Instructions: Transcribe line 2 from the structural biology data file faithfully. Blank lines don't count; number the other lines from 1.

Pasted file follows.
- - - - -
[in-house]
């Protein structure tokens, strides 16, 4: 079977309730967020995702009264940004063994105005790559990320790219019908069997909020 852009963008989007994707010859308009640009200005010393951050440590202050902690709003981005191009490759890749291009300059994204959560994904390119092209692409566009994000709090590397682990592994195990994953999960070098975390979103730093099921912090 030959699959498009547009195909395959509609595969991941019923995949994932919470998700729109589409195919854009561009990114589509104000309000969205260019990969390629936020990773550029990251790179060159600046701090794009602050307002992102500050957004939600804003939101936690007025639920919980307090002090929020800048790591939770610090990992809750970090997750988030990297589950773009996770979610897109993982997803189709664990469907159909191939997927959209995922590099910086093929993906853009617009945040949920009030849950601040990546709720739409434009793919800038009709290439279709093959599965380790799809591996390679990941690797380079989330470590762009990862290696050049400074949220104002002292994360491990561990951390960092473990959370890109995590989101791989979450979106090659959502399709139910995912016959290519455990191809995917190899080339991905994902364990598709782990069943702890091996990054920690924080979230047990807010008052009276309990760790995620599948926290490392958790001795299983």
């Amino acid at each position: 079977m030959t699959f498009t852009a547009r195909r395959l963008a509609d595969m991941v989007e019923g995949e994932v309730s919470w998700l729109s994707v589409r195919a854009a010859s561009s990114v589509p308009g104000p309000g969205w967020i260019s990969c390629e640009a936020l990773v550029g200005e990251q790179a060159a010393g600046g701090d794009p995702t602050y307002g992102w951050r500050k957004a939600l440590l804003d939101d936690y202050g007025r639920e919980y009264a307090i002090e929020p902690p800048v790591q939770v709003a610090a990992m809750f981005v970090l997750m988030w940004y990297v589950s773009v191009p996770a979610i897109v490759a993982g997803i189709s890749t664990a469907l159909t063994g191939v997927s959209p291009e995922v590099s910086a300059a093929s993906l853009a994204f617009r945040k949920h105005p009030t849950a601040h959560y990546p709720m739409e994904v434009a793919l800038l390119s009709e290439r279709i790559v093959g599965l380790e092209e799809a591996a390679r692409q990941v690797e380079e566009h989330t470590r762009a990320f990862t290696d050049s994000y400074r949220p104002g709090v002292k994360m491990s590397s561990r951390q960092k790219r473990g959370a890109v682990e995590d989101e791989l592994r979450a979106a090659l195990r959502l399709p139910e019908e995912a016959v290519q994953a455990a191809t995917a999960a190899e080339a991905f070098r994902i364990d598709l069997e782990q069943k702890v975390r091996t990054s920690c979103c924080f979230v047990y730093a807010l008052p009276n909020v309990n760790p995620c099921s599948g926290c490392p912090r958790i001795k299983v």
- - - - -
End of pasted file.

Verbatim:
């Protein structure tokens, strides 16, 4: 079977309730967020995702009264940004063994105005790559990320790219019908069997909020 852009963008989007994707010859308009640009200005010393951050440590202050902690709003981005191009490759890749291009300059994204959560994904390119092209692409566009994000709090590397682990592994195990994953999960070098975390979103730093099921912090 030959699959498009547009195909395959509609595969991941019923995949994932919470998700729109589409195919854009561009990114589509104000309000969205260019990969390629936020990773550029990251790179060159600046701090794009602050307002992102500050957004939600804003939101936690007025639920919980307090002090929020800048790591939770610090990992809750970090997750988030990297589950773009996770979610897109993982997803189709664990469907159909191939997927959209995922590099910086093929993906853009617009945040949920009030849950601040990546709720739409434009793919800038009709290439279709093959599965380790799809591996390679990941690797380079989330470590762009990862290696050049400074949220104002002292994360491990561990951390960092473990959370890109995590989101791989979450979106090659959502399709139910995912016959290519455990191809995917190899080339991905994902364990598709782990069943702890091996990054920690924080979230047990807010008052009276309990760790995620599948926290490392958790001795299983």